Coagulation factor II receptor

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Coagulation factor II (thrombin) receptor
PDB 1nrn EBI.jpg
Rendering of F2R from PDB 1NRN
Available structures
PDB Ortholog search: PDBe, RCSB
Identifiers
Symbols F2R ; CF2R; HTR; PAR-1; PAR1; TR
External IDs OMIM187930 MGI101802 HomoloGene1510 IUPHAR: PAR1 ChEMBL: 3974 GeneCards: F2R Gene
RNA expression pattern
PBB GE F2R 203989 x at tn.png
More reference expression data
Orthologs
Species Human Mouse
Entrez 2149 14062
Ensembl ENSG00000181104 ENSMUSG00000048376
UniProt P25116 P30558
RefSeq (mRNA) NM_001992 NM_010169
RefSeq (protein) NP_001983 NP_034299
Location (UCSC) Chr 5:
76.01 – 76.03 Mb
Chr 13:
95.6 – 95.62 Mb
PubMed search [1] [2]
"F2R" redirects here. For the Navy fighter, see Ryan XF2R Dark Shark.

Proteinase-activated receptor 1 (PAR1) also known as the coagulation factor II (thrombin) receptor is a protein that in humans is encoded by the F2R gene.[1] PAR1 is a G protein-coupled receptor involved in the regulation of thrombotic response. Proteolytic cleavage leads to the activation of the receptor.[2]

Ligands[edit]

Several selective antagonists for the PAR1 receptor have been developed, for use as anti-clotting agents for the treatment of heart disease.

See also[edit]

References[edit]

  1. ^ Bahou WF, Nierman WC, Durkin AS, Potter CL, Demetrick DJ (September 1993). "Chromosomal assignment of the human thrombin receptor gene: localization to region q13 of chromosome 5". Blood 82 (5): 1532–7. PMID 8395910. 
  2. ^ "Entrez Gene: F2R coagulation factor II (thrombin) receptor". 

Further reading[edit]

  • Coughlin SR, Vu TK, Hung DT, Wheaton VI (1992). "Characterization of a functional thrombin receptor. Issues and opportunities". J. Clin. Invest. 89 (2): 351–5. doi:10.1172/JCI115592. PMC 442859. PMID 1310691. 
  • Howell DC, Laurent GJ, Chambers RC (2002). "Role of thrombin and its major cellular receptor, protease-activated receptor-1, in pulmonary fibrosis". Biochem. Soc. Trans. 30 (2): 211–6. doi:10.1042/BST0300211. PMID 12023853. 
  • Tellez C, Bar-Eli M (2003). "Role and regulation of the thrombin receptor (PAR-1) in human melanoma". Oncogene 22 (20): 3130–7. doi:10.1038/sj.onc.1206453. PMID 12789289. 
  • Remillard CV, Yuan JX (2005). "PGE2 and PAR-1 in pulmonary fibrosis: a case of biting the hand that feeds you?". Am. J. Physiol. Lung Cell Mol. Physiol. 288 (5): L789–92. doi:10.1152/ajplung.00016.2005. PMID 15821019. 
  • Leger AJ, Covic L, Kuliopulos A (2006). "Protease-activated receptors in cardiovascular diseases". Circulation 114 (10): 1070–7. doi:10.1161/CIRCULATIONAHA.105.574830. PMID 16952995.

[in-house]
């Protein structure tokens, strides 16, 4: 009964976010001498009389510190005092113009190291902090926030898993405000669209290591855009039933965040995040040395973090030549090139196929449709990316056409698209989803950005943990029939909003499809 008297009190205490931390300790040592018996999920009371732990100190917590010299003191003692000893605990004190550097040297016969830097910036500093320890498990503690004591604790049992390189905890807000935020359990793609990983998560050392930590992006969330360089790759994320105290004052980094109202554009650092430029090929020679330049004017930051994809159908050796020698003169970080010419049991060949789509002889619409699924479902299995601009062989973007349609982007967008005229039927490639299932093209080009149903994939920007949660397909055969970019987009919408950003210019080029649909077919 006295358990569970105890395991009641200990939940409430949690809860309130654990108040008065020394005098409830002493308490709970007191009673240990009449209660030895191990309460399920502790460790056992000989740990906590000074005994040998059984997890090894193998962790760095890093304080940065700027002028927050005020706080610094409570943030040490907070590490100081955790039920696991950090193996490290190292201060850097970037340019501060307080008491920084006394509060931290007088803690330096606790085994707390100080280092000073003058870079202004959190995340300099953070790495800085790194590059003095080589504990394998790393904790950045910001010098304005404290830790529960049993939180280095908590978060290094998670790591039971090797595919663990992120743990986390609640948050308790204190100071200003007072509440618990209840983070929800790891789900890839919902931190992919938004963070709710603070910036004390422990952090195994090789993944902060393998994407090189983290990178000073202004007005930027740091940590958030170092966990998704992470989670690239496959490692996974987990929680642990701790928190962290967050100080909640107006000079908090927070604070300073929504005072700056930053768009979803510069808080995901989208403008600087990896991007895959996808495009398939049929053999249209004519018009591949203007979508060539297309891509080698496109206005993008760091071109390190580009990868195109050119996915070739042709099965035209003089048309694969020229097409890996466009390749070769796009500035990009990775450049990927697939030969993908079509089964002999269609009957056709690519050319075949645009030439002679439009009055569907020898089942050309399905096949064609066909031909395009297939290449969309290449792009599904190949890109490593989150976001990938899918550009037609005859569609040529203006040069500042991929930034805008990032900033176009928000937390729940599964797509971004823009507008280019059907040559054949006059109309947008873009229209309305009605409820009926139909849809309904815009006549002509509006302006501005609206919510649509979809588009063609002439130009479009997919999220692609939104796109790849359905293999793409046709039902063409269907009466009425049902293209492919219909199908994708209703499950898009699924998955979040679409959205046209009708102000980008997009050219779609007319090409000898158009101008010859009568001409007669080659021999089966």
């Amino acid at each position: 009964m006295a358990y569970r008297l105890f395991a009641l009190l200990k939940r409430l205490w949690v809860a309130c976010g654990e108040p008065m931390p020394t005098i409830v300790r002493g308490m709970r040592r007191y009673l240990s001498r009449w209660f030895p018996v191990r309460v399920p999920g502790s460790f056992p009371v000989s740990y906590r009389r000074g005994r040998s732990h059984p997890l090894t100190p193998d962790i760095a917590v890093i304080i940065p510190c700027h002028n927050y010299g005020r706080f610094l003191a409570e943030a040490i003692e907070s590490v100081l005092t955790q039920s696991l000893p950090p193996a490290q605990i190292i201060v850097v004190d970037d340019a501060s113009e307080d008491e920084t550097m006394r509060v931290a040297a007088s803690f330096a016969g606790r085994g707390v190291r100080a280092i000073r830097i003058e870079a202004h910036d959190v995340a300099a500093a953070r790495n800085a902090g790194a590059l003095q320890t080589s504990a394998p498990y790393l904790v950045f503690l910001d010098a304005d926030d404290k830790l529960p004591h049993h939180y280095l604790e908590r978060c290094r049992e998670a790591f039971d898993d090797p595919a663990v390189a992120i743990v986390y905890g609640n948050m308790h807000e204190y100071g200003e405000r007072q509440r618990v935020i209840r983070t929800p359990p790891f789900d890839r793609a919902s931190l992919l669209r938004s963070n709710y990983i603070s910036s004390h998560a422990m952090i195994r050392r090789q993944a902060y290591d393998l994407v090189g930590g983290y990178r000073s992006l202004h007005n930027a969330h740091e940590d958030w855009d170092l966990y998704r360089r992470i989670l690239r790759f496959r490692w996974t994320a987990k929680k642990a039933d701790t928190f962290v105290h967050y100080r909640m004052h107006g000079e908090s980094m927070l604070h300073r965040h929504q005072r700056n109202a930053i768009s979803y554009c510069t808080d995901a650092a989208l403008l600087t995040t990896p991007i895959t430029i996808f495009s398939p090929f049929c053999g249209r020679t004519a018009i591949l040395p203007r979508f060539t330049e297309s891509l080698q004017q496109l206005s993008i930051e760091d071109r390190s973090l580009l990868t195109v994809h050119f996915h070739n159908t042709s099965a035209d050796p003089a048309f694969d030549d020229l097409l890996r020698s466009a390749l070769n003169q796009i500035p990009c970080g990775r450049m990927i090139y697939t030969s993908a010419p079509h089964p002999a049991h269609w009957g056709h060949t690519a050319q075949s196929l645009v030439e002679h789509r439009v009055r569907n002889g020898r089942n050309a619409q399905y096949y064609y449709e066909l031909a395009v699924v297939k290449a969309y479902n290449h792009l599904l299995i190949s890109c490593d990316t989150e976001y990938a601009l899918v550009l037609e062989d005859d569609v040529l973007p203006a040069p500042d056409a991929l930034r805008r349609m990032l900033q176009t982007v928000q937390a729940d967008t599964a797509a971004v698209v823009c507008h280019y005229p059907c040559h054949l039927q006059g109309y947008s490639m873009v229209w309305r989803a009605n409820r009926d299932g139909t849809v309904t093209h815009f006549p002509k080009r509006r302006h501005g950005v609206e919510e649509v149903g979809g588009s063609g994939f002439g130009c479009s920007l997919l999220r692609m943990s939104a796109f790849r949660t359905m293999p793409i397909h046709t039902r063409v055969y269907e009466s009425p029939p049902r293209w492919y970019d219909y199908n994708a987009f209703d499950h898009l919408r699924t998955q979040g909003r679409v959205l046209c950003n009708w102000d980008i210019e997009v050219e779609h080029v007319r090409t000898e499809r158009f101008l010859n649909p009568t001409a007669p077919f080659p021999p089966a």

• Traynelis SF, Trejo J (2007). "Protease-activated receptor signaling: new roles and regulatory mechanisms". Curr. Opin. Hematol. 14 (3): 230–5. doi:10.1097/MOH.0b013e3280dce568. PMID 17414212. 
  • Vu TK, Hung DT, Wheaton VI, Coughlin SR (1991). "Molecular cloning of a functional thrombin receptor reveals a novel proteolytic mechanism of receptor activation". Cell 64 (6): 1057–68. doi:10.1016/0092-8674(91)90261-V. PMID 1672265. 
  • Wojtukiewicz MZ, Tang DG, Ben-Josef E, et al. (1995). "Solid tumor cells express functional "tethered ligand" thrombin receptor". Cancer Res. 55 (3): 698–704. PMID 7834643. 
  • Hein L, Ishii K, Coughlin SR, Kobilka BK (1994). "Intracellular targeting and trafficking of thrombin receptors. A novel mechanism for resensitization of a G protein-coupled receptor". J. Biol. Chem. 269 (44): 27719–26. PMID 7961693. 
  • Mathews II, Padmanabhan KP, Ganesh V, et al. (1994). "Crystallographic structures of thrombin complexed with thrombin receptor peptides: existence of expected and novel binding modes". Biochemistry 33 (11): 3266–79. doi:10.1021/bi00177a018. PMID 8136362. 
  • Offermanns S, Laugwitz KL, Spicher K, Schultz G (1994). "G proteins of the G12 family are activated via thromboxane A2 and thrombin receptors in human platelets". Proc. Natl. Acad. Sci. U.S.A. 91 (2): 504–8. doi:10.1073/pnas.91.2.504. PMC 42977. PMID 8290554. 
  • Hoffman M, Church FC (1993). "Response of blood leukocytes to thrombin receptor peptides". J. Leukoc. Biol. 54 (2): 145–51. PMID 8395550. 
  • Schmidt VA, Vitale E, Bahou WF (1996). "Genomic cloning and characterization of the human thrombin receptor gene. Structural similarity to the proteinase activated receptor-2 gene". J. Biol. Chem. 271 (16): 9307–12. doi:10.1074/jbc.271.16.9809. PMID 8621593. 
  • Li F, Baykal D, Horaist C, et al. (1996). "Cloning and identification of regulatory sequences of the human thrombin receptor gene". J. Biol. Chem. 271 (42): 26320–8. doi:10.1074/jbc.271.42.26320. PMID 8824285. 
  • Shapiro MJ, Trejo J, Zeng D, Coughlin SR (1997). "Role of the thrombin receptor's cytoplasmic tail in intracellular trafficking. Distinct determinants for agonist-triggered versus tonic internalization and intracellular localization". J. Biol. Chem. 271 (51): 32874–80. doi:10.1074/jbc.271.51.32874. PMID 8955127. 
  • Ogino Y, Tanaka K, Shimizu N (1997). "Direct evidence for two distinct G proteins coupling with thrombin receptors in human neuroblastoma SH-EP cells". Eur. J. Pharmacol. 316 (1): 105–9. doi:10.1016/S0014-2999(96)00653-X. PMID 8982657. 
  • Molino M, Bainton DF, Hoxie JA, et al. (1997). "Thrombin receptors on human platelets. Initial localization and subsequent redistribution during platelet activation". J. Biol. Chem. 272 (9): 6011–7. doi:10.1074/jbc.272.9.6011. PMID 9038223. 
  • Renesto P, Si-Tahar M, Moniatte M, et al. (1997). "Specific inhibition of thrombin-induced cell activation by the neutrophil proteinases elastase, cathepsin G, and proteinase 3: evidence for distinct cleavage sites within the aminoterminal domain of the thrombin receptor". Blood 89 (6): 1944–53. PMID 9058715. 

This article incorporates text from the United States National Library of Medicine, which is in the public domain.